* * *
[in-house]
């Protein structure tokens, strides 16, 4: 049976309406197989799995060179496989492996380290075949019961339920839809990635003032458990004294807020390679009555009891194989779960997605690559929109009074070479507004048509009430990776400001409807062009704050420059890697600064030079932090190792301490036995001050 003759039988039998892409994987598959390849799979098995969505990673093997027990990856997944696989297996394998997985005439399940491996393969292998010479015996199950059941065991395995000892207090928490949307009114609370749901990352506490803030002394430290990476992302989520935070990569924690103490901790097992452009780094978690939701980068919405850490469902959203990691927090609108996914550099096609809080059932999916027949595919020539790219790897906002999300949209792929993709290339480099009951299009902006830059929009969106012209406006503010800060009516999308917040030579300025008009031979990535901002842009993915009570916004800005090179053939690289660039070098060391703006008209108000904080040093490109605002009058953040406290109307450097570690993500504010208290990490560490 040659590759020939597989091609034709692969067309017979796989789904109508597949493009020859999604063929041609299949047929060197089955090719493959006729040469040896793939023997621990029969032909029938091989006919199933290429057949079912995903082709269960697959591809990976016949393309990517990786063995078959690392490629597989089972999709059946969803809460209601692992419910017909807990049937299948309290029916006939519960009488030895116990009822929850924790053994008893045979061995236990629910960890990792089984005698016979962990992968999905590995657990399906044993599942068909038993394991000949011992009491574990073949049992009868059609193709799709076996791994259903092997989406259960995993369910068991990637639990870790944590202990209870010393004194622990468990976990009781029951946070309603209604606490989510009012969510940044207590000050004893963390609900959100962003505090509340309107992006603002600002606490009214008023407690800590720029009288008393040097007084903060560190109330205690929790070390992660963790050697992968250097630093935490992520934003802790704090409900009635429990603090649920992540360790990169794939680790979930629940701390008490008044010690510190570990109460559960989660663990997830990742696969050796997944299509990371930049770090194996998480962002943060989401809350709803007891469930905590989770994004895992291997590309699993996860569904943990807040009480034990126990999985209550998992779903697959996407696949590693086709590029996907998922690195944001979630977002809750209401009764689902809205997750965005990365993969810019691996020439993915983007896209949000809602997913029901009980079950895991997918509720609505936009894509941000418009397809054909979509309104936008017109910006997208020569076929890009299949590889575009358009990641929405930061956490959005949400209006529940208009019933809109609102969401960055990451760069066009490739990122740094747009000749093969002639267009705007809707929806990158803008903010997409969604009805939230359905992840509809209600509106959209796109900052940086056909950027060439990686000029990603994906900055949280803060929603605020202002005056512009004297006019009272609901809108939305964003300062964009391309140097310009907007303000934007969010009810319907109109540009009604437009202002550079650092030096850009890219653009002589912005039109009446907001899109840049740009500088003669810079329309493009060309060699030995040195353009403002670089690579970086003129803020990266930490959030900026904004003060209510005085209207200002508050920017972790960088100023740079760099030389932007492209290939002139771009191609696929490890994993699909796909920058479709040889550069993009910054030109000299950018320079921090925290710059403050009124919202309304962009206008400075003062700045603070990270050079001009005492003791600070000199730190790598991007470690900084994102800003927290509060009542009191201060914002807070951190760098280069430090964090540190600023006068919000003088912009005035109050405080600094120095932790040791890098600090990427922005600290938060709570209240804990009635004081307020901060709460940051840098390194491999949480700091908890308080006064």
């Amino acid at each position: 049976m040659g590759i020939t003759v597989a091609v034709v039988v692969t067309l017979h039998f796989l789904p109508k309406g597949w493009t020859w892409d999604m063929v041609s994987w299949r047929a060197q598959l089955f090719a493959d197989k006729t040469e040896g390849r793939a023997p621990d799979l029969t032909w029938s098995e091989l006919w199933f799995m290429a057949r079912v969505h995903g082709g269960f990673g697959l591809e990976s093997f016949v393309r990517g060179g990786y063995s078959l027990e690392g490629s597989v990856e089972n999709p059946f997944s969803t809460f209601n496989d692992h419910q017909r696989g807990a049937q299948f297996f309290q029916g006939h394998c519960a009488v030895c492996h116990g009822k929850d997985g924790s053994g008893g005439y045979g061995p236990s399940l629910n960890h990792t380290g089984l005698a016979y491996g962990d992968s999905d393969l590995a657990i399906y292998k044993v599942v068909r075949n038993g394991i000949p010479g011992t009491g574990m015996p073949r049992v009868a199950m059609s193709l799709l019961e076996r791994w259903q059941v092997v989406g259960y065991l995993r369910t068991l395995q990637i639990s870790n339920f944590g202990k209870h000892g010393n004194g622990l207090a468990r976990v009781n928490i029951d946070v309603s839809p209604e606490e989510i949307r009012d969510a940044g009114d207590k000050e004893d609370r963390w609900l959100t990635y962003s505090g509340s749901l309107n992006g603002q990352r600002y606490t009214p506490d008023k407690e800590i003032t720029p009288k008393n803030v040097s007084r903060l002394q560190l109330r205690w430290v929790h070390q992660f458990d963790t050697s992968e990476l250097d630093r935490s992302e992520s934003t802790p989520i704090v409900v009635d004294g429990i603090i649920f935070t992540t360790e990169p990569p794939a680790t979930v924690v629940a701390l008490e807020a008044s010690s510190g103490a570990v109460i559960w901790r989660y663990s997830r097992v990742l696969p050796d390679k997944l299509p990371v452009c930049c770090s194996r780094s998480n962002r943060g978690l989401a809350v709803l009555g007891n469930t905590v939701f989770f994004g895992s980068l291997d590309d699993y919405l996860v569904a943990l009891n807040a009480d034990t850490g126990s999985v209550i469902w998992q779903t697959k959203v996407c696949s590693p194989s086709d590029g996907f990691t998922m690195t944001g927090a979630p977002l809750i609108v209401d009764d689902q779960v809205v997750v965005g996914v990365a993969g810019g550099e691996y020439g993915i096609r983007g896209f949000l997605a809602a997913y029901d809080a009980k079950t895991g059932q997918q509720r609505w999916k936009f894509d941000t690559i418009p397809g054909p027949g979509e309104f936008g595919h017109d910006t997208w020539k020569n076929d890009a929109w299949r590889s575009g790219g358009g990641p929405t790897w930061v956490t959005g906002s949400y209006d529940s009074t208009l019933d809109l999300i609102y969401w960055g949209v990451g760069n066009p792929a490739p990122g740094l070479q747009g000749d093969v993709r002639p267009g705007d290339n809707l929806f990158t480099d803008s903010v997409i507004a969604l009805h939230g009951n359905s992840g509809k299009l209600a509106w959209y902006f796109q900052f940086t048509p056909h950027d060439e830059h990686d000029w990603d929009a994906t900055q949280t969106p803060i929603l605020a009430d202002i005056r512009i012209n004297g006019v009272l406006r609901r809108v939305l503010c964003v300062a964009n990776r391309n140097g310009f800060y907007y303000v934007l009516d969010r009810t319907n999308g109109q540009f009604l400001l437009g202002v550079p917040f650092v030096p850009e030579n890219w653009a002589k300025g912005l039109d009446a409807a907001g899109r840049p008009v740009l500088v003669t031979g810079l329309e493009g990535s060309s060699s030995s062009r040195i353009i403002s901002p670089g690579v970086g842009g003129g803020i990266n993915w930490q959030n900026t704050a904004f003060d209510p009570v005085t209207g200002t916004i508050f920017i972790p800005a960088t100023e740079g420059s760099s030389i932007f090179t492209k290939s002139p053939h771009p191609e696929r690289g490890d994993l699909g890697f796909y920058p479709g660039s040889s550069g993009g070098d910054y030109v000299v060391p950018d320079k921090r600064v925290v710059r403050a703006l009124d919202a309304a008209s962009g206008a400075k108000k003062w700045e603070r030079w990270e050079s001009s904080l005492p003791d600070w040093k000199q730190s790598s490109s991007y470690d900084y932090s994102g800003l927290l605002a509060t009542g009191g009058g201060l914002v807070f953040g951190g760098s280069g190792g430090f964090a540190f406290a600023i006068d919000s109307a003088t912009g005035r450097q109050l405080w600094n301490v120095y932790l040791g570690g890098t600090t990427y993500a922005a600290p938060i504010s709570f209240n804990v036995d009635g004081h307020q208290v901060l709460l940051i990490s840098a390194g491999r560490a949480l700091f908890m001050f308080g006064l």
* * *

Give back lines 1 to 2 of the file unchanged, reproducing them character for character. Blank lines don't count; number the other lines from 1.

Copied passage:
[in-house]
């Protein structure tokens, strides 16, 4: 049976309406197989799995060179496989492996380290075949019961339920839809990635003032458990004294807020390679009555009891194989779960997605690559929109009074070479507004048509009430990776400001409807062009704050420059890697600064030079932090190792301490036995001050 003759039988039998892409994987598959390849799979098995969505990673093997027990990856997944696989297996394998997985005439399940491996393969292998010479015996199950059941065991395995000892207090928490949307009114609370749901990352506490803030002394430290990476992302989520935070990569924690103490901790097992452009780094978690939701980068919405850490469902959203990691927090609108996914550099096609809080059932999916027949595919020539790219790897906002999300949209792929993709290339480099009951299009902006830059929009969106012209406006503010800060009516999308917040030579300025008009031979990535901002842009993915009570916004800005090179053939690289660039070098060391703006008209108000904080040093490109605002009058953040406290109307450097570690993500504010208290990490560490 040659590759020939597989091609034709692969067309017979796989789904109508597949493009020859999604063929041609299949047929060197089955090719493959006729040469040896793939023997621990029969032909029938091989006919199933290429057949079912995903082709269960697959591809990976016949393309990517990786063995078959690392490629597989089972999709059946969803809460209601692992419910017909807990049937299948309290029916006939519960009488030895116990009822929850924790053994008893045979061995236990629910960890990792089984005698016979962990992968999905590995657990399906044993599942068909038993394991000949011992009491574990073949049992009868059609193709799709076996791994259903092997989406259960995993369910068991990637639990870790944590202990209870010393004194622990468990976990009781029951946070309603209604606490989510009012969510940044207590000050004893963390609900959100962003505090509340309107992006603002600002606490009214008023407690800590720029009288008393040097007084903060560190109330205690929790070390992660963790050697992968250097630093935490992520934003802790704090409900009635429990603090649920992540360790990169794939680790979930629940701390008490008044010690510190570990109460559960989660663990997830990742696969050796997944299509990371930049770090194996998480962002943060989401809350709803007891469930905590989770994004895992291997590309699993996860569904943990807040009480034990126990999985209550998992779903697959996407696949590693086709590029996907998922690195944001979630977002809750209401009764689902809205997750965005990365993969810019691996020439993915983007896209949000809602997913029901009980079950895991997918509720609505936009894509941000418009397809054909979509309104936008017109910006997208020569076929890009299949590889575009358009990641929405930061956490959005949400209006529940208009019933809109609102969401960055990451760069066009490739990122740094747009000749093969002639267009705007809707929806990158803008903010997409969604009805939230359905992840509809209600509106959209796109900052940086056909950027060439990686000029990603994906900055949280803060929603605020202002005056512009004297006019009272609901809108939305964003300062964009391309140097310009907007303000934007969010009810319907109109540009009604437009202002550079650092030096850009890219653009002589912005039109009446907001899109840049740009500088003669810079329309493009060309060699030995040195353009403002670089690579970086003129803020990266930490959030900026904004003060209510005085209207200002508050920017972790960088100023740079760099030389932007492209290939002139771009191609696929490890994993699909796909920058479709040889550069993009910054030109000299950018320079921090925290710059403050009124919202309304962009206008400075003062700045603070990270050079001009005492003791600070000199730190790598991007470690900084994102800003927290509060009542009191201060914002807070951190760098280069430090964090540190600023006068919000003088912009005035109050405080600094120095932790040791890098600090990427922005600290938060709570209240804990009635004081307020901060709460940051840098390194491999949480700091908890308080006064």